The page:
Once a hitching post and horse stable during the 1800’s, Building 56 at Fort Sam Houston has been renovated into a modern-day administrative office for the historic U.S. Army post Joint Base San Antonio (JBSA) in San Antonio, Texas. Over the past 200 years, Building 56 has served as a reminder of the Fort Sam Houston mission – to commemorate the memory of the soldiers and civilians that have served our nation. Recently, the United States Army Corps of Engineers (USACE) Fort Worth District elected to revive this forgotten historic building. Careful preservation of essential buildings, while practical and efficient, also allows the post to live with its history and lends character to its community as they move into the future.
Fort Sam Houston is one of the oldest active army posts in America. In addition to being recognized as having one of the largest collections of historic military post structures, it was also the birthplace of military aviation during the Spanish-American War, and the training ground of the First United States Volunteer Cavalry, Roosevelt’s Rough Riders, commanded by Col. Leonard Wood. In 2010, Fort Sam Houston merged with Randolph Air Force Base and Lackland Air Force Base, becoming the three primary locations of the newly formed Joint Base San Antonio. Fort Sam Houston is home to the command headquarters of the United States Army North, United States Army South, and the Army Medical Command (MEDCOM) Headquarters, the Navy Regional Recruiting, and the world-renowned San Antonio Military Medical Center known as SAMMC.
To meet its new function and retain its historical value, the building’s infrastructure required additions, alterations, and repairs to be executed in a manner that minimized the destruction of its historical fabric. Structural, architectural, and mechanical engineers coordinated the envelope design to conserve energy and provide proper sealing of the envelope while maintaining the historical qualities of the façade. To create a thermal barrier on the exterior wall, the exterior masonry was tuck-pointed, cleaned, repaired, and restored. In areas where bullet holes were found, the façade was dismantled, and the existing bricks were flipped and then reassembled. Cracks and joints were sealed with spray applied vapor barrier installed over existing interior masonry wall. Gypsum wall boards were applied over 6-inch-high density foam insulation and metal studs. All exterior doors and frame assemblies were replaced to match existing features along with exterior window sashes. The existing historical porch, which had deteriorated significantly, was demolished, and reconstructed in kind to preserve the building’s historical appearance.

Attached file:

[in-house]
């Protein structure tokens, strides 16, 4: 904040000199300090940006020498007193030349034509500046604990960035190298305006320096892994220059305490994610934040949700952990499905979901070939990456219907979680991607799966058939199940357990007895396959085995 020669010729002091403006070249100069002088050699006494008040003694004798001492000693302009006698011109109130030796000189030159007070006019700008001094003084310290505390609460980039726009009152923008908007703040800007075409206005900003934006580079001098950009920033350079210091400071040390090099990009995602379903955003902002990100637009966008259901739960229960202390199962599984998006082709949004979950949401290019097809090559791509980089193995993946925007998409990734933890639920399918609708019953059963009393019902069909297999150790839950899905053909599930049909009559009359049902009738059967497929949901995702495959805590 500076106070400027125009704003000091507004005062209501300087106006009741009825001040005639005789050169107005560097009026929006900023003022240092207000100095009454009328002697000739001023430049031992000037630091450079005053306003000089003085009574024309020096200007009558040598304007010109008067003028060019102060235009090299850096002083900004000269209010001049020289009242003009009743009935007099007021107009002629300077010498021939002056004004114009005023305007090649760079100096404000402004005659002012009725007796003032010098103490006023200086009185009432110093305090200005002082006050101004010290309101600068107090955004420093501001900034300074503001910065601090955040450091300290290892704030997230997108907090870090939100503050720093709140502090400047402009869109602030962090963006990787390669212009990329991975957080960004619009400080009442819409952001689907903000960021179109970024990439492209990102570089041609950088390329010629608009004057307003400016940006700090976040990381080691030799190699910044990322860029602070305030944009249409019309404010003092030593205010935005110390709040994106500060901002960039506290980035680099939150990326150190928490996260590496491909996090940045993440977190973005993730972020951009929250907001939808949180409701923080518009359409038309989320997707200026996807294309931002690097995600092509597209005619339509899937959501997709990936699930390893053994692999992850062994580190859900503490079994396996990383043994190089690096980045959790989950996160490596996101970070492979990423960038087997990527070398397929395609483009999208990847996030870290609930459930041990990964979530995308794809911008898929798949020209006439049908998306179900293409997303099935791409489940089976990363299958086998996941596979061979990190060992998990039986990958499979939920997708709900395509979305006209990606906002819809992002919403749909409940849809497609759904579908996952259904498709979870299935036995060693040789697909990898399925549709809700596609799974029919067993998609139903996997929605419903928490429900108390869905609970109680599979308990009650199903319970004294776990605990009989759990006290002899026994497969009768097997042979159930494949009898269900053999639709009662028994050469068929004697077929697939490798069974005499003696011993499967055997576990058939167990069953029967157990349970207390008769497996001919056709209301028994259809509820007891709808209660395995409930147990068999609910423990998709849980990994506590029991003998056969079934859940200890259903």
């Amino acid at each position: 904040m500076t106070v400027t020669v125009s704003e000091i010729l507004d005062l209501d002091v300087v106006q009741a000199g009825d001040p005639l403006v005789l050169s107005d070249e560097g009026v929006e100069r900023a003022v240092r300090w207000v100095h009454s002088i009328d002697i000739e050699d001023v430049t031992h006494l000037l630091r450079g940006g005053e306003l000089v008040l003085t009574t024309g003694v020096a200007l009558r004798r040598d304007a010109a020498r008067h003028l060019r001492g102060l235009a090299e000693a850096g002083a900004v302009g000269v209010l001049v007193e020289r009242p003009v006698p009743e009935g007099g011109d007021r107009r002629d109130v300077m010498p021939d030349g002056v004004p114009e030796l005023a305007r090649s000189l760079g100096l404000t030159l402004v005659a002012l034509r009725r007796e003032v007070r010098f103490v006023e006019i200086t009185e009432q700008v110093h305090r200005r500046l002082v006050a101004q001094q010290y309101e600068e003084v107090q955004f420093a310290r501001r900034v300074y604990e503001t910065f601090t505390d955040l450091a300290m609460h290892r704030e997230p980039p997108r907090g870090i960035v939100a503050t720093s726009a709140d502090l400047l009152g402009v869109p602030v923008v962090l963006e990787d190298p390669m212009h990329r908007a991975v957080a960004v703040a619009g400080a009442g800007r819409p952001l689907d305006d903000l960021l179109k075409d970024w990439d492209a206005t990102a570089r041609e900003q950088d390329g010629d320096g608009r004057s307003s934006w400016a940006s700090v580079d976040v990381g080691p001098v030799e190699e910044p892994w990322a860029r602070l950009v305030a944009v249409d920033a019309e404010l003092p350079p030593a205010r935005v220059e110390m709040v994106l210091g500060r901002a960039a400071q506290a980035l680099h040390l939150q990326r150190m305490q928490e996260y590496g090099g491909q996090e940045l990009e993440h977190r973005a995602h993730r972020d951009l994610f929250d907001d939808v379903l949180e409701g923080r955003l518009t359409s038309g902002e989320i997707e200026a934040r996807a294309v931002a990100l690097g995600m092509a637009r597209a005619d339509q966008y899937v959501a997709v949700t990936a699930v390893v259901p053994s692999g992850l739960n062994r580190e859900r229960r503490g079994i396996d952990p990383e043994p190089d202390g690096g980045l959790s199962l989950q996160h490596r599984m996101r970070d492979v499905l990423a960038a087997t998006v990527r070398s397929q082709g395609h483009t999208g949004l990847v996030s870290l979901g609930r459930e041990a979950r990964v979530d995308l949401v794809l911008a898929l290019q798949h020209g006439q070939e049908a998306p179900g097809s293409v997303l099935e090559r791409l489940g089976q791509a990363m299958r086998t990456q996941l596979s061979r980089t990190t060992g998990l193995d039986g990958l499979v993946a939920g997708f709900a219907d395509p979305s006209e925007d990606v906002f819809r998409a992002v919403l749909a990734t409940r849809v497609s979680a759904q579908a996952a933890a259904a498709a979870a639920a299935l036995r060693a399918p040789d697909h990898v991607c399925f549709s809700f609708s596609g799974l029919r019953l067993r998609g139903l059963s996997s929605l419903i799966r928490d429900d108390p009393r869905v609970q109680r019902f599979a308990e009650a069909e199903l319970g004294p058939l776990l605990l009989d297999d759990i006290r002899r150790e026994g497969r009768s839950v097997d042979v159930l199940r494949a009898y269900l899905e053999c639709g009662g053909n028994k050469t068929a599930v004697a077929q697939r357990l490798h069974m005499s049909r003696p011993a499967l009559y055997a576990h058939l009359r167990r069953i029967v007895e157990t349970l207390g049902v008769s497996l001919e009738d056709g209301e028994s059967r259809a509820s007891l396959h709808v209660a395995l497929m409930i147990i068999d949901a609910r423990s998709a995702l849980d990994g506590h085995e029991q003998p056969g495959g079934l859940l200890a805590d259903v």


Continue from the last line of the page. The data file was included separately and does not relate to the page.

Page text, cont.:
Interior finishes were selected to retain Building 56’s heritage significance, add a contemporary layer, and to provide value for the future. The historic character of the building was highlighted by exposing the original heavy timber beams and cathedral ceiling. Rustic wood planks were selected to complement the historic beams and together act as a focal point in the open office. Plastic laminate in a reconstituted oak pattern with a relaxed straight grain and medium texture adorns the cabinets in the break room and toilet partitions in the restrooms. The coloring is an overall espresso background with light brown rays to complement the heavy timber beams and aid in creating a unified interior design. A raised access flooring system was introduced to hide all utilities, wiring and infrastructure. The all steel metal panels sit on pedestals approximately 6 inches above the finished concrete floor and are provided throughout, apart from the mechanical room and restrooms. The mechanical room is only accessed from the exterior of the building, enabling the floor elevation to remain at the new slab height. In the restrooms, a concrete slab was poured to match the raised access floor elevation and was then finished with a durable porcelain tile. Modular carpet tile with multi-directional lines to hide wear and tear was provided in the private offices, conference room, and traffic areas for sound control. In the open office, the raised access flooring panels were left bare to provide ease of access to the utilities below the flooring system.